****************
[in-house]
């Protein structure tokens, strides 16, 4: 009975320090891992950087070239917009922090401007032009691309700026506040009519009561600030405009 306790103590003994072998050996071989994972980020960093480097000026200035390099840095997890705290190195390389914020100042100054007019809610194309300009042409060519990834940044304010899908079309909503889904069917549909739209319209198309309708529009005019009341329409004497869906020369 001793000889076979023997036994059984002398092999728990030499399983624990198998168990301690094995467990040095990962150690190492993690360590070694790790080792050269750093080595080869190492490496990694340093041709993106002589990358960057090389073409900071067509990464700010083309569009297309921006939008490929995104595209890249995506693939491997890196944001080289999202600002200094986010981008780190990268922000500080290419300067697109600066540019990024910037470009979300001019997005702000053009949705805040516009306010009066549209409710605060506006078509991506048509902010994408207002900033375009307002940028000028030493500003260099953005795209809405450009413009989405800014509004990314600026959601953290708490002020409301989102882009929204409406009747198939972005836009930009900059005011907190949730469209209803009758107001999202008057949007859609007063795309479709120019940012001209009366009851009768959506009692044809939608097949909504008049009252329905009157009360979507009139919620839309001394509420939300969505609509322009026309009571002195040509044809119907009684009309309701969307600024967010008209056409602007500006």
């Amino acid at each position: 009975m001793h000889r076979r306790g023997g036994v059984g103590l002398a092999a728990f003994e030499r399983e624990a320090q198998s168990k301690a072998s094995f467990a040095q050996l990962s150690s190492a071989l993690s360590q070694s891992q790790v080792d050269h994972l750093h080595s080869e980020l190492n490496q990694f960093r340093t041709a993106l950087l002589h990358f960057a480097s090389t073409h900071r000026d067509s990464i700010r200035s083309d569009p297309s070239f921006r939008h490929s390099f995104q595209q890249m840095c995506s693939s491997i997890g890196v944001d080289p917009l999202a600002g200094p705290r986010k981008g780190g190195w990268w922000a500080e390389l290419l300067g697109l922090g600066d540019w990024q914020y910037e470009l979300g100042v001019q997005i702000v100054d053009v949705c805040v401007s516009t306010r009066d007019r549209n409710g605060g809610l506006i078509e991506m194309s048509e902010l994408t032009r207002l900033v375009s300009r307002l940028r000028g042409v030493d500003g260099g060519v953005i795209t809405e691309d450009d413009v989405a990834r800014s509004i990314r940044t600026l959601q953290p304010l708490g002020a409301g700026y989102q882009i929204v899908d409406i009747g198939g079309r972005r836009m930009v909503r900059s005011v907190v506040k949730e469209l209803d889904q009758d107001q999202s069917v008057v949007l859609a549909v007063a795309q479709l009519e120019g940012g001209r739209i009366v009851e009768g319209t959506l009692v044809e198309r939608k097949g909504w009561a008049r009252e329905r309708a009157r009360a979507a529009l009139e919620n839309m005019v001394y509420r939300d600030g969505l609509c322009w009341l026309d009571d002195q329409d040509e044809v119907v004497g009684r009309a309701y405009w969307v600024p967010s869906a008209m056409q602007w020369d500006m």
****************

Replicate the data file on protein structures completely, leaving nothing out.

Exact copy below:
[in-house]
């Protein structure tokens, strides 16, 4: 009975320090891992950087070239917009922090401007032009691309700026506040009519009561600030405009 306790103590003994072998050996071989994972980020960093480097000026200035390099840095997890705290190195390389914020100042100054007019809610194309300009042409060519990834940044304010899908079309909503889904069917549909739209319209198309309708529009005019009341329409004497869906020369 001793000889076979023997036994059984002398092999728990030499399983624990198998168990301690094995467990040095990962150690190492993690360590070694790790080792050269750093080595080869190492490496990694340093041709993106002589990358960057090389073409900071067509990464700010083309569009297309921006939008490929995104595209890249995506693939491997890196944001080289999202600002200094986010981008780190990268922000500080290419300067697109600066540019990024910037470009979300001019997005702000053009949705805040516009306010009066549209409710605060506006078509991506048509902010994408207002900033375009307002940028000028030493500003260099953005795209809405450009413009989405800014509004990314600026959601953290708490002020409301989102882009929204409406009747198939972005836009930009900059005011907190949730469209209803009758107001999202008057949007859609007063795309479709120019940012001209009366009851009768959506009692044809939608097949909504008049009252329905009157009360979507009139919620839309001394509420939300969505609509322009026309009571002195040509044809119907009684009309309701969307600024967010008209056409602007500006």
């Amino acid at each position: 009975m001793h000889r076979r306790g023997g036994v059984g103590l002398a092999a728990f003994e030499r399983e624990a320090q198998s168990k301690a072998s094995f467990a040095q050996l990962s150690s190492a071989l993690s360590q070694s891992q790790v080792d050269h994972l750093h080595s080869e980020l190492n490496q990694f960093r340093t041709a993106l950087l002589h990358f960057a480097s090389t073409h900071r000026d067509s990464i700010r200035s083309d569009p297309s070239f921006r939008h490929s390099f995104q595209q890249m840095c995506s693939s491997i997890g890196v944001d080289p917009l999202a600002g200094p705290r986010k981008g780190g190195w990268w922000a500080e390389l290419l300067g697109l922090g600066d540019w990024q914020y910037e470009l979300g100042v001019q997005i702000v100054d053009v949705c805040v401007s516009t306010r009066d007019r549209n409710g605060g809610l506006i078509e991506m194309s048509e902010l994408t032009r207002l900033v375009s300009r307002l940028r000028g042409v030493d500003g260099g060519v953005i795209t809405e691309d450009d413009v989405a990834r800014s509004i990314r940044t600026l959601q953290p304010l708490g002020a409301g700026y989102q882009i929204v899908d409406i009747g198939g079309r972005r836009m930009v909503r900059s005011v907190v506040k949730e469209l209803d889904q009758d107001q999202s069917v008057v949007l859609a549909v007063a795309q479709l009519e120019g940012g001209r739209i009366v009851e009768g319209t959506l009692v044809e198309r939608k097949g909504w009561a008049r009252e329905r309708a009157r009360a979507a529009l009139e919620n839309m005019v001394y509420r939300d600030g969505l609509c322009w009341l026309d009571d002195q329409d040509e044809v119907v004497g009684r009309a309701y405009w969307v600024p967010s869906a008209m056409q602007w020369d500006m």